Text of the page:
Introducing Airbus Aerial, the new commercial drone player in town

The battle for commercial drone dominance in the United States and Europe is heating up with the emergence of a new player: Airbus. The aeronautics giant has just announced the launch of its new business – a new commercial drone startup called Airbus Aerial.

Initially, the business will focus on using drones to develop aerial imagery services for industries like insurance, agriculture, oil and gas, and utilities. Airbus Aerial will also seek to serve state and local governments during emergency services and disaster management by providing actionable data and insights.

This news follows on the heels of Airbus revealing its plans to launch a self-piloted flying vehicle, Vahana. Perhaps the company is trying to play catch-up with rivals Boeing, Lockheed Martin, and Northrop Grumman who are already fighting for air supremacy.

The launch of Airbus Aerial allows the French conglomerate to solidify its position in the imagery space by leveraging the information it gathers from a multitude of sources, including drones, satellites, and high altitude aircraft. At least that’s what Airbus Defence and Space CEO, Dirk Hoke, is going for. “Using an integrated combination of assets, from UAS platforms to satellite imagery, Airbus Aerial is rolling out a wide range of new imagery services. In the future, additional pillars of the Airbus Aerial activities will be in the area of cargo drone services as well as providing connectivity via aerial assets,” he says in a press release.

UAV industry veteran Jesse Kallman has been roped in as the head the US operations. Airbus wants to leverage his experience as a federal policy expert at the Federal Aviation Administration (FAA). Kallman also believes that drones are only a piece of a much bigger picture.

“Airbus Aerial brings together a variety of aerospace technologies – including drones and satellites – combines them in a common software infrastructure, and applies industry-specific analytics to deliver tailored solutions to our customers’ biggest challenges,” he insists.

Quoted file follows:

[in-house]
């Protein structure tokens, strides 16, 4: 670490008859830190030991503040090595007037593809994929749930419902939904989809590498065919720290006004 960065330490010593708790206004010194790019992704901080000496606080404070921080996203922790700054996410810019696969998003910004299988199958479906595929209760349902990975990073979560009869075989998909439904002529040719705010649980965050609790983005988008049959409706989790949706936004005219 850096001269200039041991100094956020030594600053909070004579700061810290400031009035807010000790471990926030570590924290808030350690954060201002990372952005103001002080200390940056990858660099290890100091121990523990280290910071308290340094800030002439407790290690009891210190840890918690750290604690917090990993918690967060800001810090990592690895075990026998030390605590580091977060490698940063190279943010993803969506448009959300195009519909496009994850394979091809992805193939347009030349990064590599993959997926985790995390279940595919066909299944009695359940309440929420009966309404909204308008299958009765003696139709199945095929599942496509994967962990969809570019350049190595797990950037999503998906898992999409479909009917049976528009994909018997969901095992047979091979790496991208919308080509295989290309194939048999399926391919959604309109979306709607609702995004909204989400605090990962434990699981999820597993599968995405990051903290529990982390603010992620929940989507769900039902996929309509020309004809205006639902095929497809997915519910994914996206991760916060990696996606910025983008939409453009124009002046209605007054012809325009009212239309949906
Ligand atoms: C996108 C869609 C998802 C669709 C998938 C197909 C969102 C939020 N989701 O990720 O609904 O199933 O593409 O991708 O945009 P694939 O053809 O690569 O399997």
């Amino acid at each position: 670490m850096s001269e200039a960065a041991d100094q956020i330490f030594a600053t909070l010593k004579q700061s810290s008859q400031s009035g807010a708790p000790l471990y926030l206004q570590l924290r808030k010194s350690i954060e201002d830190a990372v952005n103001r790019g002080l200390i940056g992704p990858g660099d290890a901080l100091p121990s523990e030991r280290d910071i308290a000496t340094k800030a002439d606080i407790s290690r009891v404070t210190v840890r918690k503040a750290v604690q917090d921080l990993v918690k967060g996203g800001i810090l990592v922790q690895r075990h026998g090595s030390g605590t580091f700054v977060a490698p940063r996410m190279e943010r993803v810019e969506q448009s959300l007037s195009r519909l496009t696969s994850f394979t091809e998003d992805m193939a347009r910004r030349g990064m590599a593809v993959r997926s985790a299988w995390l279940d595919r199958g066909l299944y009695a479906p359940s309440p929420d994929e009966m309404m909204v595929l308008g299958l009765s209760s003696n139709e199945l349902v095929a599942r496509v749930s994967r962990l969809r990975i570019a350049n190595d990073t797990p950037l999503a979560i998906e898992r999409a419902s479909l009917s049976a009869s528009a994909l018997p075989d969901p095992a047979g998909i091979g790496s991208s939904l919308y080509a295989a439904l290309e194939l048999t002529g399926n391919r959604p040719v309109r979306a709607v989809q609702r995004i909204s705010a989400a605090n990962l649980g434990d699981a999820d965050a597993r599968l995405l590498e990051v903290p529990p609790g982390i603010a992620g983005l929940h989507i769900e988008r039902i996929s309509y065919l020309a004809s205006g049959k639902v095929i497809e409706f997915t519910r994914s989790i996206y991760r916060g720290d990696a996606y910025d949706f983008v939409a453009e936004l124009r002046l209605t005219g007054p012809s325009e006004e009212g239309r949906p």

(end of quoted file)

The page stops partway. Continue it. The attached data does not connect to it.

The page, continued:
Oh, and if you are a drone expert looking to build your career, Airbus Aerial is looking for people in software development, data analytics, and drone operations. Hop over to their website to know more.

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How DigitalGlobe’s satellite imagery is going to help improve OpenStreetMap

Satellite imagery is an essential component that OpenStreetMap mappers use every day to improve the ever-growing wiki world map. And things just got a lot better for OSM with DigitalGlobe’s new satellite imagery service for OpenStreetMap that makes two new global satellite imagery layers directly available inside OpenStreetMap’s ID Editor.

The two new layers i.e. DigitalGlobe-Premium and DigitalGlobe-Standard are going to help OSM mappers easily identify and trace ever-evolving human-made features across the world and aid them in their quest to expand OpenStreetMap.

Previously, OSM mappers were able to use Bing and Mapbox Satellite imagery layers for tracking features.

openstreetmap digitalglobe image of mexico city

Mexico City, Mexico. Imagery (c) DigitalGlobe. Map (c) OpenStreetMap contributors

A bit more info regarding the two Satellite imagery layers, as listed on the OpenStreetMap Wiki page regarding the satellite imagery service

  • DigitalGlobe-Premium is a mosaic composed of DigitalGlobe basemap with select regions filled with +Vivid or custom area of interest imagery, 50cm resolution or better, and refreshed more frequently with ongoing updates
  • DigitalGlobe-Standard is a curated set of imagery covering 86% of the earth’s landmass, with 30-60cm or resolution where available, backfilled by Landsat. Average age is 2.31 years, with some areas updated 2x year.

Why is this important? 

OpenStreetMap relies upon the hundreds of thousands of users who edit the map – adding & deleting roads, buildings, places and a lot of other human-made structures. More often than not, this is a process that involves satellite imagery serving as a background canvas that the mappers can use to trace. Having accurate, high-resolution and up-to-date satellite imagery inside OpenStreetMap editors makes this a lot easier for the community to keep OSM updated and accurate. (Related: Google Maps vs OpenStreetMap).

Read on